March 22, 2016, 9:51 PM EDT
Robotics companies and academics descended on a resort in Palm Springs this week for an invitation-only conference organized by Amazon.com Inc. to bring together experts in artificial intelligence, robotics, home automation and space exploration.
At the event, held at the Parker Palm Springs, there were robotic arms dueling with light sabers from Star Wars, seminars about imbuing machines with human values and a celebrity appearance by film director Ron Howard, known for his portrayal of Richie Cunningham in the sitcom Happy Days. Jeff Bezos mingled with attendees; one said he drank single-malt whiskey with Amazon’s chief executive officer.
Representatives from companies such as Rethink Robotics, Toyota Motor Corp., and others attended the conference, called MARS, short for Machine-Learning (Home) Automation, Robotics and Space Exploration. Academics came from universities including the Massachusetts Institute of Technology, the University of California at Berkeley and ETH Zurich, people familiar with the matter said.
“Seeing old roboticist friends and meeting new cool machine intelligence and space people @ MARS conference sponsored by @amazon,” Helen Greiner, the co-founder of iRobot and CEO of CyPhy Works, wrote in a tweet published on Monday. Greiner didn’t respond to an e-mail request for comment.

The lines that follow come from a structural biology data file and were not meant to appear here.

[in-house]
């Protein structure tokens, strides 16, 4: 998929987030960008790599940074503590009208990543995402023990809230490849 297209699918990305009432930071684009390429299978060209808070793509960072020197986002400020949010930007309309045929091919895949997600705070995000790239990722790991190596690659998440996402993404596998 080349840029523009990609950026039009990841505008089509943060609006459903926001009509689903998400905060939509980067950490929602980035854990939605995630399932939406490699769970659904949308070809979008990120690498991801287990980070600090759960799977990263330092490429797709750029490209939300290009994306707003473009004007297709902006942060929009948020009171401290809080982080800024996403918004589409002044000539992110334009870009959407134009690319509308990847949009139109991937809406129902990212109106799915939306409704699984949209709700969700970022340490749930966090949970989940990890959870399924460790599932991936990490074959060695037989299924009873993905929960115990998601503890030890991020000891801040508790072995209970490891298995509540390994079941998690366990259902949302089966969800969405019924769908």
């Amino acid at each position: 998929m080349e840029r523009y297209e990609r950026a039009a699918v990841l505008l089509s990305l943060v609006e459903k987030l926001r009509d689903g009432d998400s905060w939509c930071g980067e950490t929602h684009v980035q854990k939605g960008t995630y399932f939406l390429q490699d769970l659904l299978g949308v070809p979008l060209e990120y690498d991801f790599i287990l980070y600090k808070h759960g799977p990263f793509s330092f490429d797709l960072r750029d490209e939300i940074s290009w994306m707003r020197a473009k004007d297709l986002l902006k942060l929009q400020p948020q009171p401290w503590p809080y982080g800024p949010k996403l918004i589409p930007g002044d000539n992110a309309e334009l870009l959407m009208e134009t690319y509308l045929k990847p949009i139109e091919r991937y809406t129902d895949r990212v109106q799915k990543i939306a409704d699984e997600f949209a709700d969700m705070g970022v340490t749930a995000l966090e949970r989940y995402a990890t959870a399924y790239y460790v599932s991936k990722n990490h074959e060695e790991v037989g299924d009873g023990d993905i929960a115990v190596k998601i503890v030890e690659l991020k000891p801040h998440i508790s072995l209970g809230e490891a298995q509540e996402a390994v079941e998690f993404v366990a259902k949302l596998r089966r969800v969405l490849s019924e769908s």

Exclusive insights on technology around the world.
Get Fully Charged, from Bloomberg Technology.
The event brings together experts in various disciplines relevant to Amazon and Bezos’s space-exploration ambitions. The world’s biggest online retailer has tens of thousands of “Kiva” robots in its delivery warehouses representing a big investment in efficiency. One of its best-selling hardware devices, the Amazon Echo, uses a voice-enabled artificial-intelligence platform to perform tasks such as dimming lights, ordering pizzas and paying bills. Bezos, who is worth $50 billion, according to the Bloomberg Billionaires Index, is investing in commercial space exploration through his own company, called Blue Origin.
Amazon is typically secretive about its technology, publishing few papers and rarely giving talks at conferences. Amazon in the past has held exclusive meetings, called Campfire, with authors once a year in Santa Fe, New Mexico.
Attendees at the MARS event made their own axes and split wood, tried virtual-reality devices and had grapes and drinks served on tables set atop Kiva robots, according to photos of the event posted on the social media account of a UCLA professor.